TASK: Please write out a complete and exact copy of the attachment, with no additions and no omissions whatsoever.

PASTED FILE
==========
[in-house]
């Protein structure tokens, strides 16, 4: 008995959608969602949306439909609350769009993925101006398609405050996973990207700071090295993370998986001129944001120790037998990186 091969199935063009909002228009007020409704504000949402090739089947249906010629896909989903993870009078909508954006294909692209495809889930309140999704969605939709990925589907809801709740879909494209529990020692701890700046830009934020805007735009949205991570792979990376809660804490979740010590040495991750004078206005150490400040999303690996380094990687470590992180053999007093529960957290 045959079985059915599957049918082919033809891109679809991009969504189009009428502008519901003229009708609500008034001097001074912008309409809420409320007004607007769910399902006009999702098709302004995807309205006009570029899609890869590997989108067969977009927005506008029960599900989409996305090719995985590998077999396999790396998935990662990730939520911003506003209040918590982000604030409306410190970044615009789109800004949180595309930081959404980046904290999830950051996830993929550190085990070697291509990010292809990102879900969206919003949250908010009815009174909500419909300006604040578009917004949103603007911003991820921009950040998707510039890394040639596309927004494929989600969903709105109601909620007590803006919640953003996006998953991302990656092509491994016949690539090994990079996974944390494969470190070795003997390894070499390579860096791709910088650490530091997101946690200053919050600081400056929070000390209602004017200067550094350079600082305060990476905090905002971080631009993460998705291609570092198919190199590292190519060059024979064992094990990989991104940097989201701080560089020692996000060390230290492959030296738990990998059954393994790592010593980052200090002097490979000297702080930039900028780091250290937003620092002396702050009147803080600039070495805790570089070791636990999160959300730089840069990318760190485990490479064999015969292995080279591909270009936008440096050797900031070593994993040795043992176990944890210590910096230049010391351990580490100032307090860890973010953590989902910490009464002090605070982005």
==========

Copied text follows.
[in-house]
């Protein structure tokens, strides 16, 4: 008995959608969602949306439909609350769009993925101006398609405050996973990207700071090295993370998986001129944001120790037998990186 091969199935063009909002228009007020409704504000949402090739089947249906010629896909989903993870009078909508954006294909692209495809889930309140999704969605939709990925589907809801709740879909494209529990020692701890700046830009934020805007735009949205991570792979990376809660804490979740010590040495991750004078206005150490400040999303690996380094990687470590992180053999007093529960957290 045959079985059915599957049918082919033809891109679809991009969504189009009428502008519901003229009708609500008034001097001074912008309409809420409320007004607007769910399902006009999702098709302004995807309205006009570029899609890869590997989108067969977009927005506008029960599900989409996305090719995985590998077999396999790396998935990662990730939520911003506003209040918590982000604030409306410190970044615009789109800004949180595309930081959404980046904290999830950051996830993929550190085990070697291509990010292809990102879900969206919003949250908010009815009174909500419909300006604040578009917004949103603007911003991820921009950040998707510039890394040639596309927004494929989600969903709105109601909620007590803006919640953003996006998953991302990656092509491994016949690539090994990079996974944390494969470190070795003997390894070499390579860096791709910088650490530091997101946690200053919050600081400056929070000390209602004017200067550094350079600082305060990476905090905002971080631009993460998705291609570092198919190199590292190519060059024979064992094990990989991104940097989201701080560089020692996000060390230290492959030296738990990998059954393994790592010593980052200090002097490979000297702080930039900028780091250290937003620092002396702050009147803080600039070495805790570089070791636990999160959300730089840069990318760190485990490479064999015969292995080279591909270009936008440096050797900031070593994993040795043992176990944890210590910096230049010391351990580490100032307090860890973010953590989902910490009464002090605070982005």